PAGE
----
FMCSA's former Chief Counsel sworn in as Deputy Administrator

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Trucking news and briefs for Tuesday, Feb. 28, 2023:

FMCSA names new Deputy Administrator

Earl Adams Jr. was sworn in Monday as Deputy Administrator of the Federal Motor Carrier Safety Administration. Adams has served as FMCSA’s Chief Counsel since July 2021.

Earl Adams Jr.Earl Adams Jr.He takes over the role previously held by Robin Hutcheson, who was officially confirmed as FMCSA’s Administrator on Sept. 22, 2022.

As Deputy Administrator, Adams will join Hutcheson to lead the agency and will oversee a portfolio of initiatives across the agency’s various program offices that supports FMCSA’s mission – to prevent crashes, injuries, and fatalities involving large trucks and buses.

“Earl is a mission-driven leader and thinker who embodies the values of our agency and the entire Department of Transportation,” Hutcheson said. “His vast experience, intellect and people skills are exactly what the role of Deputy Administrator calls for.”

Adams has extensive legal and executive experience across several modes, including surface transportation, rail and aviation. In his role as FMCSA Chief Counsel, Adams was responsible for legal policy on all aspects of agency programs and activities, including the development, issuance, interpretation, enforcement and defense of the Federal Motor Carrier Safety Regulations before state and federal courts. He also provided executive oversight for FMCSA’s technology and innovation portfolio, including rulemaking on autonomous vehicles.

Prior to joining FMCSA, Adams worked in the private sector with several law firms, and most recently as a litigation partner with a national law firm, where he also served as the managing partner of the firm’s Washington, D.C. office. His legal practice has always focused on providing clients with regulatory and compliance counsel across several sectors, including transportation, renewable energy, and procurement.

Additionally, Adams served as Chief of Staff to Maryland’s former Lt. Governor and has held several leadership positions in impactful organizations, including serving as the former Chairman of the Board of Directors for the Metropolitan Washington Airports Authority, former Vice Chairman of the Bowie State University Board of Visitors, and former board member of the Economic Club of Washington.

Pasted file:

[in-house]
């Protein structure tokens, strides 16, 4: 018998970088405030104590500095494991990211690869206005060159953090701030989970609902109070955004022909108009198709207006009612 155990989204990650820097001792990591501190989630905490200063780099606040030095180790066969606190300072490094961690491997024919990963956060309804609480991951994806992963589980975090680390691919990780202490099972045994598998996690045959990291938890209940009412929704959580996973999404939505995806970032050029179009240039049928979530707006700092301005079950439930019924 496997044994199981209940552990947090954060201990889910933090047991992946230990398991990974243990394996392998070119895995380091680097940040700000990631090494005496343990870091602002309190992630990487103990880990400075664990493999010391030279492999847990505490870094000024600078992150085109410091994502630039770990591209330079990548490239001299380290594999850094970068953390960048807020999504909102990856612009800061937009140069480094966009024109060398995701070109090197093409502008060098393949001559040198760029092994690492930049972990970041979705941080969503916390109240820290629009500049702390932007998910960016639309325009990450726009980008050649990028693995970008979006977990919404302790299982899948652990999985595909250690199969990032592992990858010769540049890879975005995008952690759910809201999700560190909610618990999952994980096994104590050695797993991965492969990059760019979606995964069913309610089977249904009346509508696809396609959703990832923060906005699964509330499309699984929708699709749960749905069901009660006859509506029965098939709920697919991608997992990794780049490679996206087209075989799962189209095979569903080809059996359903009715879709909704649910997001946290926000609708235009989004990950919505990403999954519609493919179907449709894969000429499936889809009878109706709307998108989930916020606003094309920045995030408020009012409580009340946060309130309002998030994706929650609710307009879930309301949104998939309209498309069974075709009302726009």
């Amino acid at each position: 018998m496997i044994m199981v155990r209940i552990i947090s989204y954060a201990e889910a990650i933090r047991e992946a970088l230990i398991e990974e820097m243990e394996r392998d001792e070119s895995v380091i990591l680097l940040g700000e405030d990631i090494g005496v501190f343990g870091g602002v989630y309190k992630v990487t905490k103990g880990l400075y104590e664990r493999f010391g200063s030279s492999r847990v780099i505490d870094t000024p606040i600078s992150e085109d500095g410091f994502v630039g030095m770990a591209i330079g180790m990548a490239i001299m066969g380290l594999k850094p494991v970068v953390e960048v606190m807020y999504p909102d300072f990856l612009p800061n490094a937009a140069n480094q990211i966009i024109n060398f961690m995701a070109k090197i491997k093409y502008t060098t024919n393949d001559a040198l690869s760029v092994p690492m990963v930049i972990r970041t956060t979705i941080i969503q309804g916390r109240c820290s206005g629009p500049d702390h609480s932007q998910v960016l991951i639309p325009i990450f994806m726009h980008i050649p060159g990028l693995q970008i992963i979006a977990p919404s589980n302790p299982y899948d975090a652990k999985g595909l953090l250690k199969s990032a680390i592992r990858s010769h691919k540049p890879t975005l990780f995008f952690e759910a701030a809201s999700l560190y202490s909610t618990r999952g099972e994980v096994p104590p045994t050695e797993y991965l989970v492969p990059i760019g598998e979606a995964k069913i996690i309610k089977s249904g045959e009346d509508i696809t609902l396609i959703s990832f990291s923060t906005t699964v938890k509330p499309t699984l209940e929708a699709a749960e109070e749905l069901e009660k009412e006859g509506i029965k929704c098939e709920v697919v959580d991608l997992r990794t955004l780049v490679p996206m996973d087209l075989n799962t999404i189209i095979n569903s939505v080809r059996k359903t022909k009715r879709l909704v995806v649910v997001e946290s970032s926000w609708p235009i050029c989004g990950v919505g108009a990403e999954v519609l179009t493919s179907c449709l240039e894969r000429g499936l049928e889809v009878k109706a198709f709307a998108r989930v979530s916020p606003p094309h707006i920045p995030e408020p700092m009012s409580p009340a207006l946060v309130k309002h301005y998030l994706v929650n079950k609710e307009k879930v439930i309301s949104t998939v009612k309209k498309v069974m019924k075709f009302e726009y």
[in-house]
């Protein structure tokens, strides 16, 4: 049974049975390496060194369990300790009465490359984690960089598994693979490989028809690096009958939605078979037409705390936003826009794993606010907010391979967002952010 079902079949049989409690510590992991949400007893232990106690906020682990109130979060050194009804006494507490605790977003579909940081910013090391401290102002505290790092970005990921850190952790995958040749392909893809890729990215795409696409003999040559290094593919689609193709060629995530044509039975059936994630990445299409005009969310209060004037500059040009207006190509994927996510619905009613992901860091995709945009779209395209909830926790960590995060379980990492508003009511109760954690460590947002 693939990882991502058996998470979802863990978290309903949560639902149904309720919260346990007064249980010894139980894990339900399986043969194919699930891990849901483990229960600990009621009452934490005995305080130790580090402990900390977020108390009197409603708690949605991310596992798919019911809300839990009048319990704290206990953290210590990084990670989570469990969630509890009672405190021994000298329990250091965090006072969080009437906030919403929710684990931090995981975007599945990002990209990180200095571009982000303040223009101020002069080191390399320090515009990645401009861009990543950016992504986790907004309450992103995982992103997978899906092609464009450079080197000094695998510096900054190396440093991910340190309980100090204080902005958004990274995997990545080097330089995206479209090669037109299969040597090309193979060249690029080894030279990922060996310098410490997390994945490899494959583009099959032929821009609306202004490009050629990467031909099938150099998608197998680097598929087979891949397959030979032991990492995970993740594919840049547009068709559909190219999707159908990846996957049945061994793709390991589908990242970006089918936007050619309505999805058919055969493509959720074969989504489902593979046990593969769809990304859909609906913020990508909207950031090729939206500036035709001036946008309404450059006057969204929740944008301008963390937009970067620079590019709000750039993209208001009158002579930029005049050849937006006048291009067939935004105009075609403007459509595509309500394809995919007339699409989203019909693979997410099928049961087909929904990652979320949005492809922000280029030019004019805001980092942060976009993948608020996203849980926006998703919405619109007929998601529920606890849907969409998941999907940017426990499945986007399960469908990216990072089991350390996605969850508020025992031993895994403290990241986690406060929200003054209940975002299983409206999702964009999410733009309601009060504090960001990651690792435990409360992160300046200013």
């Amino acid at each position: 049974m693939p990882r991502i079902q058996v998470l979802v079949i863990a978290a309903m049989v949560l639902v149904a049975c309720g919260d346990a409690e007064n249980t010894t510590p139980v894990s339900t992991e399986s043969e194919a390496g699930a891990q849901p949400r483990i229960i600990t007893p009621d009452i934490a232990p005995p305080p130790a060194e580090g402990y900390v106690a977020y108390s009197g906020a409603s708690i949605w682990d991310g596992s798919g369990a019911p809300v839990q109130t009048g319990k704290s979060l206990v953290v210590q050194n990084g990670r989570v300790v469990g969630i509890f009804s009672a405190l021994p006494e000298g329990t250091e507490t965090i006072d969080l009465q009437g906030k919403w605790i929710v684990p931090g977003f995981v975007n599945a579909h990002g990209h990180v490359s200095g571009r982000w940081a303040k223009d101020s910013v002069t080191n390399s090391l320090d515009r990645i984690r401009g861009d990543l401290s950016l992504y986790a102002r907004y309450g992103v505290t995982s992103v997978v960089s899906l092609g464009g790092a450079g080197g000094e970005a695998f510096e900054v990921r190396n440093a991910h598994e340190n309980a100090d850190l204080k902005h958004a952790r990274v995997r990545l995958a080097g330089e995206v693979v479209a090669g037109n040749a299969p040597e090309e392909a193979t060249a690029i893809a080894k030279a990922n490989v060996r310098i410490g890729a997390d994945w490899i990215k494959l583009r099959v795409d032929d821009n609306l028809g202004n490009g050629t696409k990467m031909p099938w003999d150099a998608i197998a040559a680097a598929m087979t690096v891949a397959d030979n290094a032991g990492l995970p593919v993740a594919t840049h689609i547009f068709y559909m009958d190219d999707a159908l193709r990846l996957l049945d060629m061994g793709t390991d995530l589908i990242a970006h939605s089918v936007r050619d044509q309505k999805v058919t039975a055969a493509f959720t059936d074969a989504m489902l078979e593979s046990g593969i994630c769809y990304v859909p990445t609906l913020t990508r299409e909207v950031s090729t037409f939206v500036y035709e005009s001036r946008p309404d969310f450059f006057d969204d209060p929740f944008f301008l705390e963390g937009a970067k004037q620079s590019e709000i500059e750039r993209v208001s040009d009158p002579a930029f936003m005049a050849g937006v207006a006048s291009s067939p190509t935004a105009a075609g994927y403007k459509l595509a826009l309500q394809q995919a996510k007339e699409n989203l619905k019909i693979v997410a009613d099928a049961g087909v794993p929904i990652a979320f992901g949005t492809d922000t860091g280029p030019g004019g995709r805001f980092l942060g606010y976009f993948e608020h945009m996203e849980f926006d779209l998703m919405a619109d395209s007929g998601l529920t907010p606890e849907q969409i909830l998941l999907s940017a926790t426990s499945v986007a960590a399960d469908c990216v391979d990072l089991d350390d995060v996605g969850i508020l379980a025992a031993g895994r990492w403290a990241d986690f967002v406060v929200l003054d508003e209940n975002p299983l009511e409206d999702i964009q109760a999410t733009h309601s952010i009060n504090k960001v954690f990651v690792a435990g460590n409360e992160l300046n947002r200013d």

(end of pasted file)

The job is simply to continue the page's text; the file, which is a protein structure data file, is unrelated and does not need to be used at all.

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He earned his Juris Doctor degree from Boston College Law School, a Master of Public Administration from the Harvard Kennedy School, and a Bachelor of Arts in Psychology from Morehouse College.

FHWA updates memo prioritizing states’ use of infrastructure funds

The American Trucking Associations said a revised memo outlining the Federal Highway Administration’s priorities for states’ use of funds from the Infrastructure Investment and Jobs Act will reduce confusion and accelerate important investments in improving freight capacity.

In 2021, FHWA issued a memo outlining a wish list of priorities for states as they spent IIJA funds – priorities that ATA said ran counter to the bipartisan bill’s intent by directing funds to highway maintenance and non-highway projects over investments in expanding highway capacity.

“As I told Congress earlier this month, FHWA’s memo didn’t just run counter to what lawmakers intended with IIJA, it was causing significant confusion for states at a time when those states needed to be working closely with FHWA to make sure the record-setting investment is directed to where it can do the most good,” said ATA President and CEO Chris Spear. “The IIJA was a good piece of bipartisan legislation and FHWA’s original memo was a misguided attempt to do an end-run around the priorities Congress set, and it is a positive sign that DOT leadership has issued new guidance more in line with those priorities.”

Spear told the House Transportation and Infrastructure Committee on Feb. 1 that the effect of the memo was the country would have “really nice roads and bridges, but we're still sitting on them going nowhere. We need truck lanes, we need parking, we need new bridges. We need more capacity to move the freight.”

FHWA’s new memo brings the agency’s guidance in line with IIJA’s language and clarifies that states can invest in critical freight capacity expansion projects, ATA added. 

“We are pleased that thanks to congressional leadership – notably House Transportation and Infrastructure Chairman Sam Graves and Senator Shelley Moore Capito, ranking member of the Senate Environment and Public Works Committee – FHWA recognized their mistake and changed course,” Spear said. “We look forward to continuing to work with FHWA and Congress to make sure this historic investment goes to where it can do the most good for our country and economy.”

Paccar recalling 8,000 medium-duty trucks over potential brake failure

A recall has been issued by Paccar for approximately 8,008 model year 2021-2024 Kenworth T280, T380 and T480, and Peterbilt 536, 537 and 548 medium-duty trucks because the brakes in the affected trucks could potentially fail.

According to National Highway Traffic Safety Administration documents, when the brake pedal in the affected trucks is fully applied and then released rapidly, the pedal plunger that connects the brake pedal to the brake valve may become disconnected, causing the brakes to fail.

A remedy is currently under development. Owner notification letters are expected to be mailed April 16. Owners can contact Kenworth's customer service at 1-425-828-588 with recall number 23KWB and Peterbilt's customer service at 1-940-591-4220 with recall number 23PBB. NHTSA’s recall number is 23V-087.